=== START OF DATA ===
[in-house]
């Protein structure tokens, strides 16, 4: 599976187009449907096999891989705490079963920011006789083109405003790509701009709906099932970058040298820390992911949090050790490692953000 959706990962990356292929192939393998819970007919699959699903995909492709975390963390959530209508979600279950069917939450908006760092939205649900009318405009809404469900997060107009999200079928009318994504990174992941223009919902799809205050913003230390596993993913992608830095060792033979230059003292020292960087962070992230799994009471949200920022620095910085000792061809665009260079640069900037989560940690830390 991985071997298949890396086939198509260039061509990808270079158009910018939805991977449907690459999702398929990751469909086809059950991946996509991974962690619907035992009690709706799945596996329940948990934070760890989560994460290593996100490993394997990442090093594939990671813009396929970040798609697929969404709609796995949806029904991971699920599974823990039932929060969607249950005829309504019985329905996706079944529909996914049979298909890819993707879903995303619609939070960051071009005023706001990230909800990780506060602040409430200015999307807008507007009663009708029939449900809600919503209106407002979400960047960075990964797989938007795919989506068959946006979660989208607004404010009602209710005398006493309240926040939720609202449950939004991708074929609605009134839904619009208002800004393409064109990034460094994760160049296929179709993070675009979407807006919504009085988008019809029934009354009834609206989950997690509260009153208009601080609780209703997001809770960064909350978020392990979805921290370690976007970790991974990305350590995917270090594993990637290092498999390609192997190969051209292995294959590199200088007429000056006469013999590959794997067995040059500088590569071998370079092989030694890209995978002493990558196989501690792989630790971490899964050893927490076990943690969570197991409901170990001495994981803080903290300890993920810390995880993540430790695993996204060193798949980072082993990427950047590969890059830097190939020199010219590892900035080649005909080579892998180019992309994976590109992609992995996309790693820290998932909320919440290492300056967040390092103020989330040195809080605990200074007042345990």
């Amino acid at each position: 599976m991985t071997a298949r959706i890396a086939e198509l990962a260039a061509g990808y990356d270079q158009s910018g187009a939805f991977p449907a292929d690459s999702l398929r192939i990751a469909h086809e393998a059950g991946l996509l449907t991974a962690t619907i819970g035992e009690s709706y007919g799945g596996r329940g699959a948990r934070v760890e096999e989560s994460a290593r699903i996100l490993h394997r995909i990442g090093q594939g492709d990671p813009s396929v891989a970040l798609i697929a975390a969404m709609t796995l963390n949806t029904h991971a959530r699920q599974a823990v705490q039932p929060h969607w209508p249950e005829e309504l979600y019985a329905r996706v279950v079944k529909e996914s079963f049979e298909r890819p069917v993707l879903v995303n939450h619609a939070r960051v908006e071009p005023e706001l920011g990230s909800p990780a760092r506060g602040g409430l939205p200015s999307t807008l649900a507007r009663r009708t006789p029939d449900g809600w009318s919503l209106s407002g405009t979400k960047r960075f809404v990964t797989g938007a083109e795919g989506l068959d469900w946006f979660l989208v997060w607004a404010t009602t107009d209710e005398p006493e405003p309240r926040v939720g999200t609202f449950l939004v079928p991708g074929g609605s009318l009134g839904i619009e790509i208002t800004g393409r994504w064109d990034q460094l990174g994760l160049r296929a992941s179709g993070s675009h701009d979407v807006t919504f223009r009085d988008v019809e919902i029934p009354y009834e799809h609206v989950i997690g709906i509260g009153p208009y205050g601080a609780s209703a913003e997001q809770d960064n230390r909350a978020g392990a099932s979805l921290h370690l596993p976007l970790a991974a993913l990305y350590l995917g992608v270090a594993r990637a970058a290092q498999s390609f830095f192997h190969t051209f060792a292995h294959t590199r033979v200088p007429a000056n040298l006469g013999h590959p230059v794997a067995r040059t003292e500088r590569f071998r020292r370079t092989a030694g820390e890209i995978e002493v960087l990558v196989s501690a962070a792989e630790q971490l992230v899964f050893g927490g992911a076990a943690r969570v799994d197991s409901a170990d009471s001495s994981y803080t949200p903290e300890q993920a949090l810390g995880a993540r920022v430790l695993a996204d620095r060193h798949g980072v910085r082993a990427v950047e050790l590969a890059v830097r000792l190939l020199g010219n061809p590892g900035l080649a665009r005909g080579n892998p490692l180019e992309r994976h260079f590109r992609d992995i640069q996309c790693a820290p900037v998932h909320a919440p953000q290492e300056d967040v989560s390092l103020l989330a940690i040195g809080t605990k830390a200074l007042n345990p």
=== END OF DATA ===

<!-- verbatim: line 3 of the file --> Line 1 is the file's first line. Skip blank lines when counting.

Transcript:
């Amino acid at each position: 599976m991985t071997a298949r959706i890396a086939e198509l990962a260039a061509g990808y990356d270079q158009s910018g187009a939805f991977p449907a292929d690459s999702l398929r192939i990751a469909h086809e393998a059950g991946l996509l449907t991974a962690t619907i819970g035992e009690s709706y007919g799945g596996r329940g699959a948990r934070v760890e096999e989560s994460a290593r699903i996100l490993h394997r995909i990442g090093q594939g492709d990671p813009s396929v891989a970040l798609i697929a975390a969404m709609t796995l963390n949806t029904h991971a959530r699920q599974a823990v705490q039932p929060h969607w209508p249950e005829e309504l979600y019985a329905r996706v279950v079944k529909e996914s079963f049979e298909r890819p069917v993707l879903v995303n939450h619609a939070r960051v908006e071009p005023e706001l920011g990230s909800p990780a760092r506060g602040g409430l939205p200015s999307t807008l649900a507007r009663r009708t006789p029939d449900g809600w009318s919503l209106s407002g405009t979400k960047r960075f809404v990964t797989g938007a083109e795919g989506l068959d469900w946006f979660l989208v997060w607004a404010t009602t107009d209710e005398p006493e405003p309240r926040v939720g999200t609202f449950l939004v079928p991708g074929g609605s009318l009134g839904i619009e790509i208002t800004g393409r994504w064109d990034q460094l990174g994760l160049r296929a992941s179709g993070s675009h701009d979407v807006t919504f223009r009085d988008v019809e919902i029934p009354y009834e799809h609206v989950i997690g709906i509260g009153p208009y205050g601080a609780s209703a913003e997001q809770d960064n230390r909350a978020g392990a099932s979805l921290h370690l596993p976007l970790a991974a993913l990305y350590l995917g992608v270090a594993r990637a970058a290092q498999s390609f830095f192997h190969t051209f060792a292995h294959t590199r033979v200088p007429a000056n040298l006469g013999h590959p230059v794997a067995r040059t003292e500088r590569f071998r020292r370079t092989a030694g820390e890209i995978e002493v960087l990558v196989s501690a962070a792989e630790q971490l992230v899964f050893g927490g992911a076990a943690r969570v799994d197991s409901a170990d009471s001495s994981y803080t949200p903290e300890q993920a949090l810390g995880a993540r920022v430790l695993a996204d620095r060193h798949g980072v910085r082993a990427v950047e050790l590969a890059v830097r000792l190939l020199g010219n061809p590892g900035l080649a665009r005909g080579n892998p490692l180019e992309r994976h260079f590109r992609d992995i640069q996309c790693a820290p900037v998932h909320a919440p953000q290492e300056d967040v989560s390092l103020l989330a940690i040195g809080t605990k830390a200074l007042n345990p």